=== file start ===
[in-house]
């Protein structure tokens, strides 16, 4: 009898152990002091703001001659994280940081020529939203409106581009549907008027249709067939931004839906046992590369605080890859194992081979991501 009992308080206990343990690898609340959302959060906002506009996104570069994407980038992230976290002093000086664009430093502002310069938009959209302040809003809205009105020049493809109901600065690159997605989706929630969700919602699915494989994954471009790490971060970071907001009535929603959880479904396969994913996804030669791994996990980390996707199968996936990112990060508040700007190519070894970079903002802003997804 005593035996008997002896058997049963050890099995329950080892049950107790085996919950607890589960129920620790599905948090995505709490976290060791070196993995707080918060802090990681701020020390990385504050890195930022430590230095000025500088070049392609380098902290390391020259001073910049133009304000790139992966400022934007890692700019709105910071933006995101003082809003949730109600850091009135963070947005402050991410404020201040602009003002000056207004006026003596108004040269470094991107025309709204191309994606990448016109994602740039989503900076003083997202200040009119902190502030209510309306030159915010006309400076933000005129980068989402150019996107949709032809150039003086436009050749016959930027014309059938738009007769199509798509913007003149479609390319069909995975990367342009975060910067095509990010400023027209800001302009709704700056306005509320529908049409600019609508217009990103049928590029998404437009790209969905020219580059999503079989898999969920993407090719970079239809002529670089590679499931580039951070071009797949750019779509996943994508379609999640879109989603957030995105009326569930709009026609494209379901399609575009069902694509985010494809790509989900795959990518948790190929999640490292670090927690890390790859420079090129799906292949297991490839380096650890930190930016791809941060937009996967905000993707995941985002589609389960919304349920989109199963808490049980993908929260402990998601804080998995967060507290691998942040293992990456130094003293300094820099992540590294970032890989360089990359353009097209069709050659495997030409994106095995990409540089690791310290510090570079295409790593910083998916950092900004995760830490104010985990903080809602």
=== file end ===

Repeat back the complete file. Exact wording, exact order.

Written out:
[in-house]
């Protein structure tokens, strides 16, 4: 009898152990002091703001001659994280940081020529939203409106581009549907008027249709067939931004839906046992590369605080890859194992081979991501 009992308080206990343990690898609340959302959060906002506009996104570069994407980038992230976290002093000086664009430093502002310069938009959209302040809003809205009105020049493809109901600065690159997605989706929630969700919602699915494989994954471009790490971060970071907001009535929603959880479904396969994913996804030669791994996990980390996707199968996936990112990060508040700007190519070894970079903002802003997804 005593035996008997002896058997049963050890099995329950080892049950107790085996919950607890589960129920620790599905948090995505709490976290060791070196993995707080918060802090990681701020020390990385504050890195930022430590230095000025500088070049392609380098902290390391020259001073910049133009304000790139992966400022934007890692700019709105910071933006995101003082809003949730109600850091009135963070947005402050991410404020201040602009003002000056207004006026003596108004040269470094991107025309709204191309994606990448016109994602740039989503900076003083997202200040009119902190502030209510309306030159915010006309400076933000005129980068989402150019996107949709032809150039003086436009050749016959930027014309059938738009007769199509798509913007003149479609390319069909995975990367342009975060910067095509990010400023027209800001302009709704700056306005509320529908049409600019609508217009990103049928590029998404437009790209969905020219580059999503079989898999969920993407090719970079239809002529670089590679499931580039951070071009797949750019779509996943994508379609999640879109989603957030995105009326569930709009026609494209379901399609575009069902694509985010494809790509989900795959990518948790190929999640490292670090927690890390790859420079090129799906292949297991490839380096650890930190930016791809941060937009996967905000993707995941985002589609389960919304349920989109199963808490049980993908929260402990998601804080998995967060507290691998942040293992990456130094003293300094820099992540590294970032890989360089990359353009097209069709050659495997030409994106095995990409540089690791310290510090570079295409790593910083998916950092900004995760830490104010985990903080809602």